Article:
In Providence, Rhode Island, you’ll find tons of saltbox-style homes characteristic of the New England landscape. But over the years, many of the classics have fallen into one of two camps, says designer Blair Moore of Moore House Design.
Typically, you’ll see that builders have come in and sheetrocked over all of the cool, historic features. Or, the homes have remained largely untouched, allowing their history to shine, but lacking function.
This house fell square into both camps, says Moore. It was “renovated unintentionally,” so it lacked true architectural interest characteristic of this style of home, plus had 80s-style finishes that left something to be desired in both form and function, she explains.
“My goal was to rejigger the floorplan in a way that made the space look like it had always existed that way,” says Moore. “I wanted it to look old, but new—like it had aged to perfection.”
But because her client didn’t have the budget for a completely custom kitchen, the designer had to get creative. “We punched the wall out about three feet, so what was once a galley-style kitchen became a bit larger and overall more functional,” says the designer. “We recreated all the casework details, so it looked like that’s where the wall had always been, but achieved a little more space and cabinetry.”
Moore and her team also add three casement windows with the same muntin detail, as seen on the rest of the house, onto the backside of the kitchen to let in more natural light and highlight the backyard.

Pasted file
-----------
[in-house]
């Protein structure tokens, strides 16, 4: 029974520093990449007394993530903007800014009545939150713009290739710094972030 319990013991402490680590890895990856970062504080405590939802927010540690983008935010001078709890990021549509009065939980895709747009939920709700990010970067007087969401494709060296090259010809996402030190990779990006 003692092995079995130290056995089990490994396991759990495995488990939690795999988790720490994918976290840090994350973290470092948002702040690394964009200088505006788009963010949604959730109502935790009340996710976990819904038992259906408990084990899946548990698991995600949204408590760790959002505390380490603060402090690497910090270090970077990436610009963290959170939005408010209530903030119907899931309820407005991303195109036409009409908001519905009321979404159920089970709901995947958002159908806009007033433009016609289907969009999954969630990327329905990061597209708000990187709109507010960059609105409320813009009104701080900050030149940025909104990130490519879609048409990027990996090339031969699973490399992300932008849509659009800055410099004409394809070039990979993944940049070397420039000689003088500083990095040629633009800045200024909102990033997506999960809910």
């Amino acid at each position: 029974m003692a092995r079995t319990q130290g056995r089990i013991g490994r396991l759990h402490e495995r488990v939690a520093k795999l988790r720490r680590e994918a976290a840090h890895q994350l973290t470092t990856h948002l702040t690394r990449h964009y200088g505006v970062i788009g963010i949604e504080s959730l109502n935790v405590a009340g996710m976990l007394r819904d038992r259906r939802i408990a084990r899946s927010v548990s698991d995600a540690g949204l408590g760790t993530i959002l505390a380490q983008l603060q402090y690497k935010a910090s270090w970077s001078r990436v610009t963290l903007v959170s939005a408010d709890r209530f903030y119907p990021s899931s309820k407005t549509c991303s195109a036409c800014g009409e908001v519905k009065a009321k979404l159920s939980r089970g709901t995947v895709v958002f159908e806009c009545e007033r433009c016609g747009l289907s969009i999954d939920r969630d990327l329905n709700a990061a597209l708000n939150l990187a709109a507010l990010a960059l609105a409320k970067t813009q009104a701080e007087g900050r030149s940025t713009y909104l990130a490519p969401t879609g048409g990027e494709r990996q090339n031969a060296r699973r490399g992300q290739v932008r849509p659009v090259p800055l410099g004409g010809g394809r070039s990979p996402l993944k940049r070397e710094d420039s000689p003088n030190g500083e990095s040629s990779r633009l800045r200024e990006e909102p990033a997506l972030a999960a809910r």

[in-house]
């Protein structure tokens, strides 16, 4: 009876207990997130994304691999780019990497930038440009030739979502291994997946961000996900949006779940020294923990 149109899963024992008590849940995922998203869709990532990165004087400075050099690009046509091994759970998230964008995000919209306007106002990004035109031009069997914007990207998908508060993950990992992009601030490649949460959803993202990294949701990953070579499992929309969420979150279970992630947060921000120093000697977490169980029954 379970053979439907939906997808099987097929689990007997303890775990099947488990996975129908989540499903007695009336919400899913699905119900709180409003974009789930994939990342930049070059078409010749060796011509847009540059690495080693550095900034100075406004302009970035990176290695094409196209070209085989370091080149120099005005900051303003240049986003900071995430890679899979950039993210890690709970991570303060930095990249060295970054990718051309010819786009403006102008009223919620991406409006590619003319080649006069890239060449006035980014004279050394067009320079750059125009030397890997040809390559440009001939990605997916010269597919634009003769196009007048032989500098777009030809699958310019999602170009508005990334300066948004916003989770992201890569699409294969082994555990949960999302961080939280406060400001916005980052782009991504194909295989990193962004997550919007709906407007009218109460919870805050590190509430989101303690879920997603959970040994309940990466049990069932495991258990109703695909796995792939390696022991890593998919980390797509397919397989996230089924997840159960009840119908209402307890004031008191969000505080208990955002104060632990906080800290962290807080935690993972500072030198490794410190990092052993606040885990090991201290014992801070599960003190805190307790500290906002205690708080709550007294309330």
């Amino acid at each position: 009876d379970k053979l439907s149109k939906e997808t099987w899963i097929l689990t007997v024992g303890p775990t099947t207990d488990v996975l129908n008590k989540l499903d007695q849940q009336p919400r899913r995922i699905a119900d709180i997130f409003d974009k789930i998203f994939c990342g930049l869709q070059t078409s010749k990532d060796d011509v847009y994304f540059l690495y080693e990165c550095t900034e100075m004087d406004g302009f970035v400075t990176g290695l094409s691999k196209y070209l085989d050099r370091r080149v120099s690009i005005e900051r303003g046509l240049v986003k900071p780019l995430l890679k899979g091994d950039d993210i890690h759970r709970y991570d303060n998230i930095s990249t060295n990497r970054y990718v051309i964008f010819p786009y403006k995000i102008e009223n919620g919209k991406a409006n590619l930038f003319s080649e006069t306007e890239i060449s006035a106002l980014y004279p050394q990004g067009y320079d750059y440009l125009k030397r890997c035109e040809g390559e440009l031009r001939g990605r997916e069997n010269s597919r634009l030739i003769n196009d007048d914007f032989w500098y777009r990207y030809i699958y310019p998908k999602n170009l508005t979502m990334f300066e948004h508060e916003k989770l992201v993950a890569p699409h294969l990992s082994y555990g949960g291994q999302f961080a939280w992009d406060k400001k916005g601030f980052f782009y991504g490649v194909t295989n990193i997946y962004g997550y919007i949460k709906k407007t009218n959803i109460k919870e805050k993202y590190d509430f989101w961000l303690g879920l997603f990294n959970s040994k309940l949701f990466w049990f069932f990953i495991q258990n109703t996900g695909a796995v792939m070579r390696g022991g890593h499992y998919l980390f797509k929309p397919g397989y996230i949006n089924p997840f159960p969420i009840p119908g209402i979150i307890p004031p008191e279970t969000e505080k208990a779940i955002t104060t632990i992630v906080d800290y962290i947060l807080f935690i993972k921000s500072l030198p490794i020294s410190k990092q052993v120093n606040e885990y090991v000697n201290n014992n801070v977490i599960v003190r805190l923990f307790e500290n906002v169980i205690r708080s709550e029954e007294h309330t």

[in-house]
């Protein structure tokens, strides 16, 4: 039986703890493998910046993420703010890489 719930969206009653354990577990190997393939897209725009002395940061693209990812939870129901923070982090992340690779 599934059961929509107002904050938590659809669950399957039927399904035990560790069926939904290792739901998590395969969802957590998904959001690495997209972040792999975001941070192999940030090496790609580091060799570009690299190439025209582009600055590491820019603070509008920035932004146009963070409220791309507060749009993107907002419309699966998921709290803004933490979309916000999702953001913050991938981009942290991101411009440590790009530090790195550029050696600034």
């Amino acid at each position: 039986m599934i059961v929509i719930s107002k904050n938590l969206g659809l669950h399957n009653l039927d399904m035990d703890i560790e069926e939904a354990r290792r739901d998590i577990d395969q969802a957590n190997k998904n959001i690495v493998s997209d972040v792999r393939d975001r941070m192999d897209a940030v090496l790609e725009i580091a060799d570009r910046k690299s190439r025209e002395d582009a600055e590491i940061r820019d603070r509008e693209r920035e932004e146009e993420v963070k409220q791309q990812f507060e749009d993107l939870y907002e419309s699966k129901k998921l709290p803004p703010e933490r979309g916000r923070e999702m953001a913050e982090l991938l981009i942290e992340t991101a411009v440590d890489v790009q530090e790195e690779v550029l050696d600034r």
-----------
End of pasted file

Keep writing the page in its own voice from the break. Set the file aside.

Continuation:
Inside the space, Moore was able to achieve what she calls the perfect “broody”—bright and moody—kitchen by blending IKEA cabinets with Semihandmade DIY Slab fronts painted in Sherwin-Williams Iron Ore. Custom details like the refinished, custom-stained wood floors, one-of-a-kind freestanding island, sleek brass shelf that runs the perimeter of the kitchen, Rejuvenation hardware, and the lime-washed brick backsplash add subtle drama.
The result is a quintessential New England room that will age true to the home’s historic roots. “I don’t like the pristine design we see so much of today. Your house absolutely should age gracefully,” says Moore, who notes that the way to do that is to maintain character, while ensuring everything has a place and functions the way a modern space should.
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